Archive for New York

Review: Captain America: The First Avenger

Posted in Film with tags , , , , , , , , , , , , , , , , , , , , , , , , , , , , , , , on August 14, 2011 by Tom Austin-Morgan

‘Captain America: The First Avenger’ is the final installment of introductions to the characters appearing in ‘The Avengers’ next Summer. Chris Evans, whose last superhero role was as The Human Torch in the ‘Fantastic 4’ movies (also a Marvel comic adaptation), takes to another famous spandex-clad role as the red-white-and-blue-est good guy this side of DC’s Superman.

Steve Rogers is a small, thin, asthmatic, weedy kid who wants to join the army to fight the Nazis as he dislikes bullying (’cause that’s what the Nazis were, right?!). After being turned down time and again at various recruiting stations he is spotted by a German doctor, Dr Abraham Erskine (Stanley Tucci), who signs him up for an experimental project which might see him signed up and on the front line.

During training he stands out, much to the disapproval of Colonel Chester Phillips (Tommy Lee Jones), by displaying less-than-adequate physical ability. But his ability to think outside of the box, as well as selflessness, bravery, determination and his sense of right and wrong mark him out to be selected for a revolutionary scientific procedure to produce the perfect soldier to uphold America’s ideals.

The experiment succeeds, and a German spy steals some of the serum that has affected Rogers’ genetic make-up and kills Dr Erskine in the process. Rogers chases the spy down and takes back the serum. This is the first scene where he uses his new-found strength and provides a couple of slap-stick moments as he is finding his feet, being that he is a couple of feet taller and wider, and immeasurably stronger than before. It also sees him wielding a taxi door as a makeshift shield in the iconic pose of Captain America.

Despite all this, Colonel Phillips still denies him the chance to fight on the front line; instead he becomes the face of U.S. propaganda against the Nazis at home, performing in theatres in the garish Captain America suit from the comics and the awful 1990 film. While all this is happening an SS officer, Johann Schmidt (Hugo Weaving), has found a religious artefact called the Tesseract which Schmidt describes as “the jewel of Odin’s treasure room”, linking it in with the Thor storyline. He and his assistant, Dr Arnim Zola (Toby Jones), decide to distance themselves from the Nazi party. Their scientific division, HYDRA, starts focusing its research into producing the ultimate weapon using the power of the Tesseract.

While on a tour of the forces, Rogers gets a fleeting chance to show exactly what he’s made of when he realises his brother has been captured by HYDRA, so he commandeers a plane with the help of love interest and  stiff-upper-lipped Peggy Carter (Hayley Atwell) and Howard Stark (Dominic Cooper), Tony Stark’s dad, and parachutes behind enemy lines.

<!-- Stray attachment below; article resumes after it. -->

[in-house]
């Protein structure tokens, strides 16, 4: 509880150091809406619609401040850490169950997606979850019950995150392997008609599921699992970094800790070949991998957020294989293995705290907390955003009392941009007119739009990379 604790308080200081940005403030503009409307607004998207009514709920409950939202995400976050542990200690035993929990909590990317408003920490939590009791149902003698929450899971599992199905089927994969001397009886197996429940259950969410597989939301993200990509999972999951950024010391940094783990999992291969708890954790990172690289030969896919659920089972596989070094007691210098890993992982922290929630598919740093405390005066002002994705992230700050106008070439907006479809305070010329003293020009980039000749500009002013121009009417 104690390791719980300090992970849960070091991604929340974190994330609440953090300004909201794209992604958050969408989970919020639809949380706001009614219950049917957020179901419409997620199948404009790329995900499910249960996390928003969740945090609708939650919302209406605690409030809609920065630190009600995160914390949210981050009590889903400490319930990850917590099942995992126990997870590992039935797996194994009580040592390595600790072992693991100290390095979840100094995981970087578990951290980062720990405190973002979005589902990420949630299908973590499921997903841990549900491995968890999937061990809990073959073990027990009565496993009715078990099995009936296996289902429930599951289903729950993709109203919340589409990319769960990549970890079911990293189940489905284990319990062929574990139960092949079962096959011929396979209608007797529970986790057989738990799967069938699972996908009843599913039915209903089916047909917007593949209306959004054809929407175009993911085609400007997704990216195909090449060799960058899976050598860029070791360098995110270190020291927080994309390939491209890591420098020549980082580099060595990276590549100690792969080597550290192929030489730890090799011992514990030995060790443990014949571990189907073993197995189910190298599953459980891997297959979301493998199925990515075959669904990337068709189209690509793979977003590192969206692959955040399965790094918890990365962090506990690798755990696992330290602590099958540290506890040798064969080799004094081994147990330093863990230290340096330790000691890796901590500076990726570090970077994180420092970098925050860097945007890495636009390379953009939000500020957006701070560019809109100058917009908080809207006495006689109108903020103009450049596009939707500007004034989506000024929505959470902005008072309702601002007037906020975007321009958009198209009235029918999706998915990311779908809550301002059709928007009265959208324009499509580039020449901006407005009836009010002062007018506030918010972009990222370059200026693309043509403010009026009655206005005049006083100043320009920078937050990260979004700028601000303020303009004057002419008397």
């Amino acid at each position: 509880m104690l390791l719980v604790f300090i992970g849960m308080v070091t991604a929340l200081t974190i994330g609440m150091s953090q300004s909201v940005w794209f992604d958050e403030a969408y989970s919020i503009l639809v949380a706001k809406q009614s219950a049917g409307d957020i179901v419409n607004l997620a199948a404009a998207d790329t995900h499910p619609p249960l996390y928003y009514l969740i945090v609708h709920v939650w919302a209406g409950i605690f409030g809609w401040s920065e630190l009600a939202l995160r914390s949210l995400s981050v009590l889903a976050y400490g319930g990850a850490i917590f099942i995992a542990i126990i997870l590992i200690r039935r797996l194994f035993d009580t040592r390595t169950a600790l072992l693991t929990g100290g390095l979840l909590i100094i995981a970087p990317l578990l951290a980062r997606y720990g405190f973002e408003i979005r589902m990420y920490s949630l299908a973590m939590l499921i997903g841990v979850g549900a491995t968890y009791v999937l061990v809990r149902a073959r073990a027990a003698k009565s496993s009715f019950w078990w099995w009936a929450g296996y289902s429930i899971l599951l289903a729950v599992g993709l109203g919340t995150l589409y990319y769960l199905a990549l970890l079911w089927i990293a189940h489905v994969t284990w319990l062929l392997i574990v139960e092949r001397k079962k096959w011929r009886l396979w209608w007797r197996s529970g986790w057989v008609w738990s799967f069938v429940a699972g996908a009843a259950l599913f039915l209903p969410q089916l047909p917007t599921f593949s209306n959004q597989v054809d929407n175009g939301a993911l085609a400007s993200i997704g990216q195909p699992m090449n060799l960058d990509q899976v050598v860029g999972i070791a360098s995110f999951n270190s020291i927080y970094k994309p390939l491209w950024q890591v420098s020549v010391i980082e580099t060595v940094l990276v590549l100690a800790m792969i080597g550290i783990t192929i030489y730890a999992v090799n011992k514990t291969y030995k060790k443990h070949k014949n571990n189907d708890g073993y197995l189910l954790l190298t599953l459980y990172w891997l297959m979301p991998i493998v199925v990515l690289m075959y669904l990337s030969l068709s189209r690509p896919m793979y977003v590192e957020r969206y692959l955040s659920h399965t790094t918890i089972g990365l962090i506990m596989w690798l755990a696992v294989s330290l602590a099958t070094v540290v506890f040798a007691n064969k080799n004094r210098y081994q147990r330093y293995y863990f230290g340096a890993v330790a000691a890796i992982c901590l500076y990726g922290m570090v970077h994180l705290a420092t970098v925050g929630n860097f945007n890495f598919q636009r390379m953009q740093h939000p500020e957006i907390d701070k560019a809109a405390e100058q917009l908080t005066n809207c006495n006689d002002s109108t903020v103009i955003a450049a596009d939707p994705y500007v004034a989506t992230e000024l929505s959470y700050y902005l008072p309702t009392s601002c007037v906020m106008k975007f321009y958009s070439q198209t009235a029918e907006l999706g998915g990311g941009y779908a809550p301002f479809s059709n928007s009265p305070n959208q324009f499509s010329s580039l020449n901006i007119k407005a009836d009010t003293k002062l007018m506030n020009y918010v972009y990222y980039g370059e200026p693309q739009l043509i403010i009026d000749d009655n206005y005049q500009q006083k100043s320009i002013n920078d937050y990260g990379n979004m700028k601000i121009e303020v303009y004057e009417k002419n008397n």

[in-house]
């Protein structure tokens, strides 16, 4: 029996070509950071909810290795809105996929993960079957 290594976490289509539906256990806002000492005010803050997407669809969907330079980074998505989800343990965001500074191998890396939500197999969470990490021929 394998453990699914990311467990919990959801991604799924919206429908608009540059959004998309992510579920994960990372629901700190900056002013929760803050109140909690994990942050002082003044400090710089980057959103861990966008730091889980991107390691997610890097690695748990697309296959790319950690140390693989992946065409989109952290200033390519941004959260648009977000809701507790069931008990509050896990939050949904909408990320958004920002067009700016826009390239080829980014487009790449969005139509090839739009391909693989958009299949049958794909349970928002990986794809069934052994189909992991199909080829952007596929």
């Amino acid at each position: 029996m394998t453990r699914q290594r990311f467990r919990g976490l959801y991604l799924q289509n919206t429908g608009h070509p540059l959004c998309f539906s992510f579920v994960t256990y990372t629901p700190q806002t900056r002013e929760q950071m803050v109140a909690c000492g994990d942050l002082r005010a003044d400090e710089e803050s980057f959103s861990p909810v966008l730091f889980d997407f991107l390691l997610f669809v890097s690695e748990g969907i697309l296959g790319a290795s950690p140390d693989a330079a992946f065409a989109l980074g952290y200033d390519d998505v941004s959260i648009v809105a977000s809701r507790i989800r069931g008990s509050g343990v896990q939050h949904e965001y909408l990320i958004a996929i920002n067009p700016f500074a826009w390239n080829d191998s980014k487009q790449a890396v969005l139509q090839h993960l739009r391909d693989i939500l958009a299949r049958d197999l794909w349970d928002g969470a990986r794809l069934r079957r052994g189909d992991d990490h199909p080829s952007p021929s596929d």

Rogers infiltrates the base, rescues the captured soldiers and brings them all back to the U.S. base after coming face-to-face with Schmidt, who reveals himself to be the Red Skull, the original experimental soldier created by Dr Erskine. Rogers is hailed a hero and is welcomed into the army by Colonel Phillips and straight into the role of Captain in his own elite division; talk about a backtrack!

Thus ensues a long montage of this group of soldiers fighting all across Europe against HYDRA’ s (not the Nazis) super-weaponary; his suit has now become a little more military-issue and less star-spangled, though the colours are still red, white and blue. This ends with what seems to be the final battle where our heroes infiltrate the mountain hideout of HYDRA in the biggest underground warehouse in cinematic history (it has a runway for the biggest bomber you’re ever imagined that has to be 5 miles long – it is ridiculous)! The sequence ends in a chase after the plane as it is taking off, a fight in a part of the plane with six HYDRA soldiers around massive bombs and then yet another fight – this time to the death with the Red Skull, who was planning to destroy America (not any of the other allied countries as we have been miraculously edited out of World War II by Hollywood).

Rogers cannot turn the plane from its course so ditches it somewhere in the freezing waters around the North Pole. He wakes up in a suspicious room somewhere in his native New York; when he realises he is being lied to he escapes and breaks out into modern-day New York where he is quickly apprehended by Nick Fury (Samuel L. Jackson) and inducted into the Avenger programme whereupon the film ends. Talk about an anti-climax.

But then this is, as I said at the beginning of the article, an introduction to a character who will be expanded upon in ‘The Avengers’. But it would have been interesting to see how Steve Rogers adapts to his modern surroundings and what the impact of his situation has on his psyche. Somehow I get the feeling we will find out about this in ‘The Avengers’.

That movie aside, ‘Captain America: The First Avenger’ is an interesting film. Its visuals are pretty good and the casting is top-notch; it far outstrips the rubbish 1990 straight-to-release outing. The supporting cast was outstanding; Toby Jones, Stanley Tucci and Tommy Lee Jones especially seem to relish the roles they are given by really hamming it up. Hayley Atwell however, was no good at all. A bit of a charisma vacuum really.  Hugo Weaving was brooding and sinister as the Red Skull, though quite why his head turned red, his hair fell out and his nose dropped off were never truly addressed other than his inner faults manifested themselves. This still doesn’t explain why Captain America didn’t have some sort of physical defect to do with being good, like an enormous chest to support his big heart or something. Chris Evans loves these kind of over-the-top roles and dials the cheesy lines up to 11.